If you’ve been following glass industry trends for a while, you’re probably familiar with first-surface acid-etched glass. You’ll see it pop up in case studies, bird friendly articles, and posts about daylighting. What makes this treatment so popular? There’s its versatility, of course, and the fact that it works well with other treatments like energy efficient coatings. Then again, the durability of this finish could also be the deciding factor, or the way it can optimize light and help contribute to accreditation under green building systems like LEED®. As the bird friendly building movement picks up speed, many architects are choosing first-surface etch for its effectiveness at preventing collisions. In short, there’s a lot to love about a first-surface acid-etch finish.
What exactly is first-surface acid-etch?
Architectural glass surfaces are numbered according to their position in final installation. The outermost surface is known as ‘first-surface’, or ‘surface one’, while the inward facing side of the same pane is called ‘second-surface’, or surface two. In a double- or triple-glazed unit, the numbering continues through third, fourth, and potentially fifth and sixth surfaces. For the purposes of this article, we’ll be talking mostly about the first-surface.
Acid-etch, for its part, involves exposing all or part of a glass’ surface to an aqueous acid solution, resulting in a smooth yet semi-opaque surface finish. At Walker we use highly specialized acid solutions to achieve a variety of finishes, from full strength Opaque to semi-transparent Satinlite.
Why choose a first-surface treatment?
Since glass is transparent, why does it matter which surface is etched? It’ll be the same regardless, right?
Let’s look at five key areas where first-surface treatments can outperform other techniques:
Before we get into the nuts and bolts of performance and aesthetics, here’s one very simple reason to choose first-surface etched glass: LEED® certification.
Used wisely, the right glass can be a major advantage when pursuing LEED® ratings. Walker Glass first-surface etched glass is particularly helpful under the following four categories:
- Energy and Atmosphere (when combined with a Solarban® low-e coating on surface two)
- Materials and Resources
- Indoor Environmental Quality
If you’re involved in LEED® building projects, you’ll want to keep our checklist of LEED® v4.1 credits available with Walker Glass Products close at hand.
Maintenance and Durability
Acid-etched glass is durable by its very nature. Glass is a stable and non-reactive material, and the acid-etching process only makes it tougher. Unlike ceramic or frit enamels and silicone coatings, an acid-etched finish doesn’t add any additional material that may discolour or wear off over time. Instead, it changes the texture of the glass surface. This makes it easy to clean and impervious to UV exposure, wind, dirt, and weathering in general. Maintenance staff at the National Aviary and the University of Saskatchewan report that their institutions’ acid-etched glazing shows no sign of wear or weathering since installation in 2018, and that it is as easy to care for as untreated glass. In fact, testing shows that full surface acid-etched glass outperforms regular float glass in its strength and resistance to wear.
For more information about the strength and resistance properties of full surface acid-etched glass, please refer to Tables A2 and A3 of our Product Specifications.
Full surface etch can do a lot to help optimize daylighting. It diffuses sunlight without reducing VLT, softens glare, and reduces exterior reflections. This is especially useful for skylights and upper panels, which are crucial for effective daylighting and need not be transparent. CJMW Architects used acid-etched glass to great effect when they designed the Johnson Volvo showroom in Durham, NC. The Velour finishes on the showroom’s oversize glass panel bathe the interior in pure, even daylight to bring out the best in the cars on display.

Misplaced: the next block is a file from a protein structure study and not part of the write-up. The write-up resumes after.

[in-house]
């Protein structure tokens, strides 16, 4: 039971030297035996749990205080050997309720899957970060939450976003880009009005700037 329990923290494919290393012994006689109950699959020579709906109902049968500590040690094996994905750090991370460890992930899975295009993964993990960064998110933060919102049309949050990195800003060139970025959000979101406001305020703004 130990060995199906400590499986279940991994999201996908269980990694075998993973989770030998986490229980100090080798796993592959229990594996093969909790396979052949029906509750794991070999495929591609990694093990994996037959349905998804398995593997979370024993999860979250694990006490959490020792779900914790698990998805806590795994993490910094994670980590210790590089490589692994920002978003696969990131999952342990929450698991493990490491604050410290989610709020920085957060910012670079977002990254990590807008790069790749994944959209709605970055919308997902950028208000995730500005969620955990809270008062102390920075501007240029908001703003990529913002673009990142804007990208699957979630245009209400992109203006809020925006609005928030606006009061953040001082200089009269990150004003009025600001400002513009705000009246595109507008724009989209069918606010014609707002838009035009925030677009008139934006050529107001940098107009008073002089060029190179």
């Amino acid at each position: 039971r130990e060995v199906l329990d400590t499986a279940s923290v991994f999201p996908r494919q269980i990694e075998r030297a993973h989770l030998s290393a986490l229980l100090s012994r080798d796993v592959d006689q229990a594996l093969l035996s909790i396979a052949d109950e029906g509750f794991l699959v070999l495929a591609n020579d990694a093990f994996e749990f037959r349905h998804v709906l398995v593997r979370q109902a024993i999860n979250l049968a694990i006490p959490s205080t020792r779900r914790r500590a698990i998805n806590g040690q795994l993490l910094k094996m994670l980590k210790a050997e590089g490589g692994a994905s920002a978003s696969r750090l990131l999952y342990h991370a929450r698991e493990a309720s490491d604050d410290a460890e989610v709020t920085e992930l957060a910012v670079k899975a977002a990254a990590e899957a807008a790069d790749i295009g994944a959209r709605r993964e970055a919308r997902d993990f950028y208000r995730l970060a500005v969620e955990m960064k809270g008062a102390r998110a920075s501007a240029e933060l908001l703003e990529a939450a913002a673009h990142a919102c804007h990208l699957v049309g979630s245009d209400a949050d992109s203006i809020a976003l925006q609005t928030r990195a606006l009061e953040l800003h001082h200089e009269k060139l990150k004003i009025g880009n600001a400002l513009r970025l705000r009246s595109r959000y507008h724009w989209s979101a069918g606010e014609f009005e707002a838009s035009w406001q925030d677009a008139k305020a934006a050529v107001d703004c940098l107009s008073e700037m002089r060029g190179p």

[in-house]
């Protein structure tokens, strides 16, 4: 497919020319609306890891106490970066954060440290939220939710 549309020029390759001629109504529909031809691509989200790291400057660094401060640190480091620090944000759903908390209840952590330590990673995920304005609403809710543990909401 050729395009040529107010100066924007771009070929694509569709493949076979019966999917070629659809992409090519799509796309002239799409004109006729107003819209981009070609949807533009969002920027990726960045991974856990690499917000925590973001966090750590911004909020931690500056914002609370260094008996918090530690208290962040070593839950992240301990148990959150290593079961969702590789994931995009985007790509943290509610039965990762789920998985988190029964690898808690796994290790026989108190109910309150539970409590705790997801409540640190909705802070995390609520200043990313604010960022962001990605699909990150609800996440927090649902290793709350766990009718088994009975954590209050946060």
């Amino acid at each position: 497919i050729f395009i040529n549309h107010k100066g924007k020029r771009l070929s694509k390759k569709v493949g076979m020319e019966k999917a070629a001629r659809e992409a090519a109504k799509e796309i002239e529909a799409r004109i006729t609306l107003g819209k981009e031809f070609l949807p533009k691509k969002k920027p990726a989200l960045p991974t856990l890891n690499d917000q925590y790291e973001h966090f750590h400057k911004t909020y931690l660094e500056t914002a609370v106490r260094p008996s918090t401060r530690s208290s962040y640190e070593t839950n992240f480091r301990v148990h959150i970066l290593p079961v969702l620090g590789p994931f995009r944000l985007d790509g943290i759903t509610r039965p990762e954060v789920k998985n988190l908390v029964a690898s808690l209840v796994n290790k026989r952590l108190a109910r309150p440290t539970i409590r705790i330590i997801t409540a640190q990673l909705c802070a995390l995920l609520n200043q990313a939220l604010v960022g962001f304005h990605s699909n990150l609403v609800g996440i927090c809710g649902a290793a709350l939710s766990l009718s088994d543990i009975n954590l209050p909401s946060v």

For more information on visible light transmittance and diffusion through full-surface acid-etched glass, please refer to Tables B1 and B2 of our Product Specifications.
First-surface etching can add a wide variety of matte and semi-gloss effects to glass, making it a popular choice for façades and statement panels. One outstanding example is McMaster University’s Peter George Centre for Living and Learning. Diamond Schmitt Architects used a trio of custom acid-etched Nuance patterns to transform the residence’s façade into a rich collage of tones and surface qualities. Each pattern in the building’s glazing presents different levels of reflection and transparency, and all three give students and faculty a clear view of the campus while reducing glare.
We explore this project’s design elements in our article, Daylighting with Custom Acid-Etched Glass.
Another way that designers use first-surface etch is as a blank canvas for their most creative ideas, something we highlight in our article, Full Surface Acid-Etched Starphire® Glass: The Designer’s Choice. Etched glass presents a matte surface that doesn’t reflect surrounding colours the way standard float glass does, so back-painting and coloured laminates can really stand out.
NBBJ Architects used Starphire® low-iron glass with a first-surface Velour etch to great effect in the glass fins at the base of Amazon’s Day 1 tower in Seattle, WA. The ultra-clear glass and matte finish provided a perfect stage to show off subtle colour variations in the specialty laminate applied to the back of each fin.
Experts agree that first-surface patterning is most effective at deterring bird strikes because it’s the only surface which is visible in most lighting conditions. During daylight hours, conditions are usually much brighter on the outside of a building than on the inside. This creates a mirror effect on the glass, whereby it reflects images off the first surface. It’s the same phenomenon we all experience when we see our own reflection looking out a window from a brightly lit room toward a dark nighttime sky, but in reverse. As a result of this phenomenon birds often mistake the images of trees, sky and other environmental elements on windows for the real things, and fly straight into their reflections.